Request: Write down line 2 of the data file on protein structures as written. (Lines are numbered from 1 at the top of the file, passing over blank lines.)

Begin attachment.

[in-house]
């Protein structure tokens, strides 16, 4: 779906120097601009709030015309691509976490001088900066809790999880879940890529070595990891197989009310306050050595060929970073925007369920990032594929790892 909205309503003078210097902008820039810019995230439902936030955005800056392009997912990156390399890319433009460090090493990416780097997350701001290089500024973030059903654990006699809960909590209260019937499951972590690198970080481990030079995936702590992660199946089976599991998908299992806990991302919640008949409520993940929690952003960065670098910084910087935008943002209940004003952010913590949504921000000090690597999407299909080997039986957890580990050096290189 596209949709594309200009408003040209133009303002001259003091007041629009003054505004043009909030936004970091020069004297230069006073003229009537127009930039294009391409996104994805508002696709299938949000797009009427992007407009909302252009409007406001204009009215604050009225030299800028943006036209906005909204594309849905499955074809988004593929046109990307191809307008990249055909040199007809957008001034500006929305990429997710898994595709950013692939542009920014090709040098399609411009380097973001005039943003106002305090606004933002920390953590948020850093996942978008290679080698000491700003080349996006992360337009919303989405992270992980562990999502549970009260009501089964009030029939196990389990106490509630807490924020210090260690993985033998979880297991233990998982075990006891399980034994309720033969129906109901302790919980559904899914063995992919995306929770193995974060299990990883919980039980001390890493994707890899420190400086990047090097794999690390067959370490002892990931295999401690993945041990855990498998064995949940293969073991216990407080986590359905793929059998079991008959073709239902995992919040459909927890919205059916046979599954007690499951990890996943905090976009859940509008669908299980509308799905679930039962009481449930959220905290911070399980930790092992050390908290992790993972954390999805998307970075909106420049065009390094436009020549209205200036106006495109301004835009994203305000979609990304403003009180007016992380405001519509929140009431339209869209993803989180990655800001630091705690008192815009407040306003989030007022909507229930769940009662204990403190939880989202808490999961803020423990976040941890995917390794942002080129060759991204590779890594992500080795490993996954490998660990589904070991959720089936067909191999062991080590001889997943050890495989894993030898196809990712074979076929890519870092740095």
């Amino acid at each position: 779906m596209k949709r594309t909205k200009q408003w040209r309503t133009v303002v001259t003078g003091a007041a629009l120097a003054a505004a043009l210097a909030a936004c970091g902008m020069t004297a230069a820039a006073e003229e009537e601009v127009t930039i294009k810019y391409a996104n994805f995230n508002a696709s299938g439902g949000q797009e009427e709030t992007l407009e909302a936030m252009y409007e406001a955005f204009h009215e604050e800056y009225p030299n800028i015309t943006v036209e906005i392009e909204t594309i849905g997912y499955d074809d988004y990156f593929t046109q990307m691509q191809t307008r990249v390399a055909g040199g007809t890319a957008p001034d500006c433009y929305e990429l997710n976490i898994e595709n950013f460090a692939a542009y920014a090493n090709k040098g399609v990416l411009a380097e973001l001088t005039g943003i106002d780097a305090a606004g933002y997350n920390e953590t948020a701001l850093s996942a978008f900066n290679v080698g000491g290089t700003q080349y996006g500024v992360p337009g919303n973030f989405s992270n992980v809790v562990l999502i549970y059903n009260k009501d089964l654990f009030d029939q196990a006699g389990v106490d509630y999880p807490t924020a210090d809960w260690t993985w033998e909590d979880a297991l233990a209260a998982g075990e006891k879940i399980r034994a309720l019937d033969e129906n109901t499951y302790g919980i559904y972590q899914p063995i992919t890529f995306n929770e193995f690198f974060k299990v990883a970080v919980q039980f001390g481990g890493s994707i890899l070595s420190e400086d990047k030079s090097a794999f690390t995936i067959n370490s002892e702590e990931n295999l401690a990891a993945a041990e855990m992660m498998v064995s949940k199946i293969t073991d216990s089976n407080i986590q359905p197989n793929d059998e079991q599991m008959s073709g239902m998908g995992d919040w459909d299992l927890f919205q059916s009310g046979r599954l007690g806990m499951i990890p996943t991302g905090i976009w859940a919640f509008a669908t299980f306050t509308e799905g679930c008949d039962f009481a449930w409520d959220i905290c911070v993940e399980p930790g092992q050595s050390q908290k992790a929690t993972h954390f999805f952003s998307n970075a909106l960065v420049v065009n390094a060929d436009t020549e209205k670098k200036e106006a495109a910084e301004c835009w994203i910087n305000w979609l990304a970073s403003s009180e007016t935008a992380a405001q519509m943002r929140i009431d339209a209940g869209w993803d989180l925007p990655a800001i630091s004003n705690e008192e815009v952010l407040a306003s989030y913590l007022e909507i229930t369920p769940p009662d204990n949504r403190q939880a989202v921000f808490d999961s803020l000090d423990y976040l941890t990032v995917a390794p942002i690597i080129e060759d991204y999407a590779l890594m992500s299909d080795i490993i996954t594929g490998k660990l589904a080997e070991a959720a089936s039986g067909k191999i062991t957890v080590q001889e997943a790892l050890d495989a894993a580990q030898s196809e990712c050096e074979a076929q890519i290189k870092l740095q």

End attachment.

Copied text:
């Protein structure tokens, strides 16, 4: 779906120097601009709030015309691509976490001088900066809790999880879940890529070595990891197989009310306050050595060929970073925007369920990032594929790892 909205309503003078210097902008820039810019995230439902936030955005800056392009997912990156390399890319433009460090090493990416780097997350701001290089500024973030059903654990006699809960909590209260019937499951972590690198970080481990030079995936702590992660199946089976599991998908299992806990991302919640008949409520993940929690952003960065670098910084910087935008943002209940004003952010913590949504921000000090690597999407299909080997039986957890580990050096290189 596209949709594309200009408003040209133009303002001259003091007041629009003054505004043009909030936004970091020069004297230069006073003229009537127009930039294009391409996104994805508002696709299938949000797009009427992007407009909302252009409007406001204009009215604050009225030299800028943006036209906005909204594309849905499955074809988004593929046109990307191809307008990249055909040199007809957008001034500006929305990429997710898994595709950013692939542009920014090709040098399609411009380097973001005039943003106002305090606004933002920390953590948020850093996942978008290679080698000491700003080349996006992360337009919303989405992270992980562990999502549970009260009501089964009030029939196990389990106490509630807490924020210090260690993985033998979880297991233990998982075990006891399980034994309720033969129906109901302790919980559904899914063995992919995306929770193995974060299990990883919980039980001390890493994707890899420190400086990047090097794999690390067959370490002892990931295999401690993945041990855990498998064995949940293969073991216990407080986590359905793929059998079991008959073709239902995992919040459909927890919205059916046979599954007690499951990890996943905090976009859940509008669908299980509308799905679930039962009481449930959220905290911070399980930790092992050390908290992790993972954390999805998307970075909106420049065009390094436009020549209205200036106006495109301004835009994203305000979609990304403003009180007016992380405001519509929140009431339209869209993803989180990655800001630091705690008192815009407040306003989030007022909507229930769940009662204990403190939880989202808490999961803020423990976040941890995917390794942002080129060759991204590779890594992500080795490993996954490998660990589904070991959720089936067909191999062991080590001889997943050890495989894993030898196809990712074979076929890519870092740095």